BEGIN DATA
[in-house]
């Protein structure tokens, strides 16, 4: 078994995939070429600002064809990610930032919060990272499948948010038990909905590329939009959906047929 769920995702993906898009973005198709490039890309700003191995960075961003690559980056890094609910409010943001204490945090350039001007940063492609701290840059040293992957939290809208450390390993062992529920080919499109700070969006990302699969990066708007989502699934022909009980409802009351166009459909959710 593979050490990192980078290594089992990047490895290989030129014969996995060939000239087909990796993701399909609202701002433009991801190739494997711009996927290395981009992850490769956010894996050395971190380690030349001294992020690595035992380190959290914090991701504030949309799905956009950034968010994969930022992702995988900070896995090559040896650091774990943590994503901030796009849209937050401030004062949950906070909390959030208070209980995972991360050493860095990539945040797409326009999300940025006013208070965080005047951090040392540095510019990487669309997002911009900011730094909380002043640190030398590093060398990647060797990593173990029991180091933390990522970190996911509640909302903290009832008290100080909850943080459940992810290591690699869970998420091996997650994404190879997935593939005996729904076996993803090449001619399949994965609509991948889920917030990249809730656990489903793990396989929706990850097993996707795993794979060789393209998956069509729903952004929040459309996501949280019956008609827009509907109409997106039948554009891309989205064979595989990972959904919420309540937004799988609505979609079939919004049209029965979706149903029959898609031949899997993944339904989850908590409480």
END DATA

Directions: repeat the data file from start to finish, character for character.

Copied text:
[in-house]
């Protein structure tokens, strides 16, 4: 078994995939070429600002064809990610930032919060990272499948948010038990909905590329939009959906047929 769920995702993906898009973005198709490039890309700003191995960075961003690559980056890094609910409010943001204490945090350039001007940063492609701290840059040293992957939290809208450390390993062992529920080919499109700070969006990302699969990066708007989502699934022909009980409802009351166009459909959710 593979050490990192980078290594089992990047490895290989030129014969996995060939000239087909990796993701399909609202701002433009991801190739494997711009996927290395981009992850490769956010894996050395971190380690030349001294992020690595035992380190959290914090991701504030949309799905956009950034968010994969930022992702995988900070896995090559040896650091774990943590994503901030796009849209937050401030004062949950906070909390959030208070209980995972991360050493860095990539945040797409326009999300940025006013208070965080005047951090040392540095510019990487669309997002911009900011730094909380002043640190030398590093060398990647060797990593173990029991180091933390990522970190996911509640909302903290009832008290100080909850943080459940992810290591690699869970998420091996997650994404190879997935593939005996729904076996993803090449001619399949994965609509991948889920917030990249809730656990489903793990396989929706990850097993996707795993794979060789393209998956069509729903952004929040459309996501949280019956008609827009509907109409997106039948554009891309989205064979595989990972959904919420309540937004799988609505979609079939919004049209029965979706149903029959898609031949899997993944339904989850908590409480």